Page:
As photographers, we tend to want to generalize our client base.  The idea is that it is better to have a large variety of different clients rather than just a few select clients. This is why so many photographers shoot weddings, babies, lawyers, real estate agents…etc…in addition to their regular commercial work (myself included).

However, similar to having a focused photography portfolio, it is often more profitable and much more rewarding to work with a smaller number of preferred clients.

In 2014, my third photography business resolution is to focus on a fewer number of clients, but to strategically select clients that offer the biggest potential for reward.

By reward, of course I am talking about clients that offer the largest financial opportunity – but even more importantly, I am also talking about clients that offer opportunities to grow my brand and challenge my talents.

With that in mind, as a long term investment, my goal for 2014 is to identify and slowly build relationships with a select group of preferred photography clients.

At the same time, I am also going to do the opposite – identify the clients that take up the most amount of time and effort for the least amount of reward – and refer them to someone else.

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What Are Your Photography Business Resolutions for 2014?

Are you thinking of raising your rates – or do you think you need to drop your prices to compete?

What would you prefer – stable income or scalable income?

Do you work for anyone who calls, or are you selective with the photography clients you accept?

Leave a comment below and share your thoughts.

  • Bert Stern

    You ask what are our business resolutions? I have a simple, single resolution — SURVIVE!

    It is fun to sit at a keyboard and churn-out cute little easy to read “how-tos,” with stock photos attached but making things work in a competitive professional world is a much different and complex issue.

    In a world where any “Wannabe Photographer” buys a digital camera and has access to a program like Photoshop and suddenly thinks they are a professional photographer, it becomes more difficult for real pros to make a living.

    In a world where commercial clients suddenly discover some employee in the mail room has a Smartphone that makes 40MPix image files as the Bean Counters think… “Hey, we can do this our selves and save a ton of money,” it becomes more difficult for real pros to make a living.

    In a world where clients stop caring for quality, well lit and well composed images to save a few bucks it becomes more difficult for real pros to make a living.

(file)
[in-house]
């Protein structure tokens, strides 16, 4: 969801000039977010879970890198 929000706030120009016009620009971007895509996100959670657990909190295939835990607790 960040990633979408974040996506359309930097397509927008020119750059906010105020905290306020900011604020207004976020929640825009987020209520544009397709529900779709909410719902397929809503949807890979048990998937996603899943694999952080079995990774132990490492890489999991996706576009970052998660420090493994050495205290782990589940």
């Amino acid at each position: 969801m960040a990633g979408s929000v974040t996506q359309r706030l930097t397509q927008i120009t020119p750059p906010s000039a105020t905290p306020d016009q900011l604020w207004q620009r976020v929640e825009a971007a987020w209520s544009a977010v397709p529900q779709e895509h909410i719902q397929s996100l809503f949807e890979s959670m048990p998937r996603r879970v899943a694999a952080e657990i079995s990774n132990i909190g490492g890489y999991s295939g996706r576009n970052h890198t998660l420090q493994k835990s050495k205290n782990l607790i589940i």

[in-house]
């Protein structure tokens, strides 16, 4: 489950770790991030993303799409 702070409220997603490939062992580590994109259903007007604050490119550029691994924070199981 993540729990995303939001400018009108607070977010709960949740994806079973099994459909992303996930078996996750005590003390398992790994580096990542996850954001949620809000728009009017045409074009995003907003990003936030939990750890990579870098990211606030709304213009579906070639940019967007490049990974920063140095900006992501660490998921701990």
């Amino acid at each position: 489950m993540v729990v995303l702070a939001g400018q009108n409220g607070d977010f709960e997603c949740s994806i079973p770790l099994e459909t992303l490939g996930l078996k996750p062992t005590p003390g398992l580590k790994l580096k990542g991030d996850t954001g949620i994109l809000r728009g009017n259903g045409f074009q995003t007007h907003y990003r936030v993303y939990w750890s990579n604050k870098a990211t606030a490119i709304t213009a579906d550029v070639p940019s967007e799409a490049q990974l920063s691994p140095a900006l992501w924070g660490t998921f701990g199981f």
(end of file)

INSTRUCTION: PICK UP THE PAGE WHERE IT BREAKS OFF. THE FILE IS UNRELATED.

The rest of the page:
In a world where Big Box Merchants sell mass produced, canvas wrapped, wall sized “Fine Art” pictures made in China for $5.00 it becomes more difficult for real pros to make a living.

    In a world where a kid with a high level digital camera and a CD Burner starts shooting weddings for $50.00 and gives all the JPEGS to the bride on a disk for free it becomes more difficult for real pros to make a living.

    These are some reasons why “Survive” is my resolution for 2014.

    • Kay O. Sweaver

      I don’t think so. There are MORE opportunities for photographers out there, not less. Sure there’s a lot more at the low end, but if you can articulate WHY things like lighting and composition and concept matter, people will pay for it.

      I realized last year that it would be very easy to be lazy and fall into a rut of easy, cookie cutter jobs like many photographers do. Clients can tell when you’re calling it in instead of pushing your creative limits.

  • René Pirker

    I am studying Information Technology, have finished my bachelor studies last year and am working for a well-known global semiconductor company part-time. I do photography in my free time and have started doing stock one year ago. Till now it runs better than expected and I will continue to built up my portfolios on several agencies. Till now I have around 1.000 downloads worldwide, which is great if you’re doing this just as a hobby! Looking forward what will come this year. I will also visit Italy 2 times, so the Images I take there should usually also increase my downloads and income!